I’ve got a little series coming up that I’d like to share. It isn’t a blog on a specific subject, but one of my own writings that I thought I’d toss out there. Maybe let you all get a feel for it, and even toss around some editorial comments.
The story is called “Silent Ice, Raging Fire.” It is a compilation of the life of my World of Warcraft Paladin, between the expansions of Wrath of the Lich King and the Cataclysm. It has a couple of twists and turns, and even a little love story attached.
It is a pretty rough draft. I’ve only gone over it a couple times, and made changes here and there, but haven’t really proofread it fully yet. I’m pretty sure that the chronology should be in place, but any comments are welcome.
We’ll start it, after the break…
Silent Ice, Raging Fire
From the point of view of Crusader Khraden Lionbearer, Knight of the Argent Crusade
Many of the fields of Northrend were quiet. The majestic imperial eagles glided gently over the Grizzly Hills, unhindered by dark hunters from Silverbrook, or the minions of the now fallen Death Knight Lord Drakuru. The mighty Ursoc was again laid to rest, redeemed of his corruption by the Old God Yogg-Saron. Fortunately, Amberpine Lodge has withstood much of the strife in the area. This is where I had set up camp this evening, preparing for my journey to Valiance Keep over the next few days.
I quietly watched the sun rise in the morning, if not by instinct, then by habit. This past year had been very demanding, and the last month since the Lich King’s fall has been one of reflection. Reflection on those lost during what was thought to be an unwinnable war; reflection on the alliances built, and those that were broken. It was also a time to reflect on family, as I would finally be granted leave and return to Stormwind.
An icy breeze blew through the trees, a feeling that I had grown accustomed to. I packed up my wares and poured my unfinished cup of fresh Honeymint Tea, having tasted like the dew off the mountain flora, on the now glowing embers of my campfire. I tightened the straps on my plate shoulders, expecting a long ride ahead of me. Slinging my rucksack over my shoulder I let out a shrill whistle. From the woods behind me trotted a favored companion of mine. Nóttbana, my most trusted steed, now armored in the colors of the Argent Crusade instead of his normal polished gold, marched from behind the inn, nuzzling softly against my shoulder. He had been a faithful partner during my expedition here in Northrend. His name meant “night slayer” in the ancient language of the Vyrkul, ever so appropriate for the task that we had been sent here to complete.
I quickly climbed atop Nóttbana and began my trek to the southwest, veering through fallen pines and long abandoned campsites, crossing into the more frigid wastes of the Dragonblight. Naxxramus still loomed over the Carrion Fields, though now having lost most of its power and presence since the slaughtering of its master Kel’Thuzad. We followed the outskirts of the area in order to not draw much attention from the still roaming ghouls and geists that dotted the landscape. The 7th Legion has done a very good job of cleaning up the outer villages of Winterguarde Keep, so I decided to make my way through there to pick up a few supplies, as well to say a few goodbyes to comrades there. I made my way up to the inn, tying Nóttbana’s reins to the nearby fencing. I hoped to just get a few more skins of water to restock my supply.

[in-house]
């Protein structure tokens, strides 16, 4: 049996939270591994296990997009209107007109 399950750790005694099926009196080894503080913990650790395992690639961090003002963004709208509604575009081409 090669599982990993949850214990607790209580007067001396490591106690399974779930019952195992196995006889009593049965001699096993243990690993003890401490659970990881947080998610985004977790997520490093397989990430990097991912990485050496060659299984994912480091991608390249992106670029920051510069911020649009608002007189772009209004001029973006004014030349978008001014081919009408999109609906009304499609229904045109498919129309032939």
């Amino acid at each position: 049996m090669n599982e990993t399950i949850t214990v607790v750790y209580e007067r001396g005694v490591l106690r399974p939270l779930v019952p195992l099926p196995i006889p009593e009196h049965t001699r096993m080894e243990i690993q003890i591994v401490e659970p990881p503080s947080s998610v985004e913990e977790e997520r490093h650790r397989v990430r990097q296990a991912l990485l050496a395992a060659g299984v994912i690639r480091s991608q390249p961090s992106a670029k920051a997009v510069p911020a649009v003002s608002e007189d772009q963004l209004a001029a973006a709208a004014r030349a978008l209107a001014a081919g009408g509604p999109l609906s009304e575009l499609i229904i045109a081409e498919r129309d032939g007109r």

Sitting just inside, alone at a table in the corner, sat a young, well by dwarven standards, hunter. At his side slept a drab, black lion, lying ever so comfortably near the hearth, a very rare sight to be held. Focused on the task at hand, I had not noticed him watching me as I removed my helmet and approached the bartender. I made my purchase, thanking the lady, and made my way back to the door.
“Jus’ like a paladin…” the hunter said.
There were no other patrons in the room, let alone other paladins, so I turned.
“What, praytell, do you mean?” I replied.
“Water? Aye, e’en meh lion here drinks a bit more stout than that,” he said.
“I’ve done my share, but there is no need for a flagon on mead when I plan to be fighting seasickness,” I replied a bit more stern than I had planned.
“Seasickness, eh?” he replied.
“Aye, but the details are of no interest of yours,” I retorted.
“No offense ta ye, Crusader. I am onlae ‘ere to provide you with a message… from somebodae’ you may not ‘o seen in a while,” he responded, unhindered by my stern demeanor.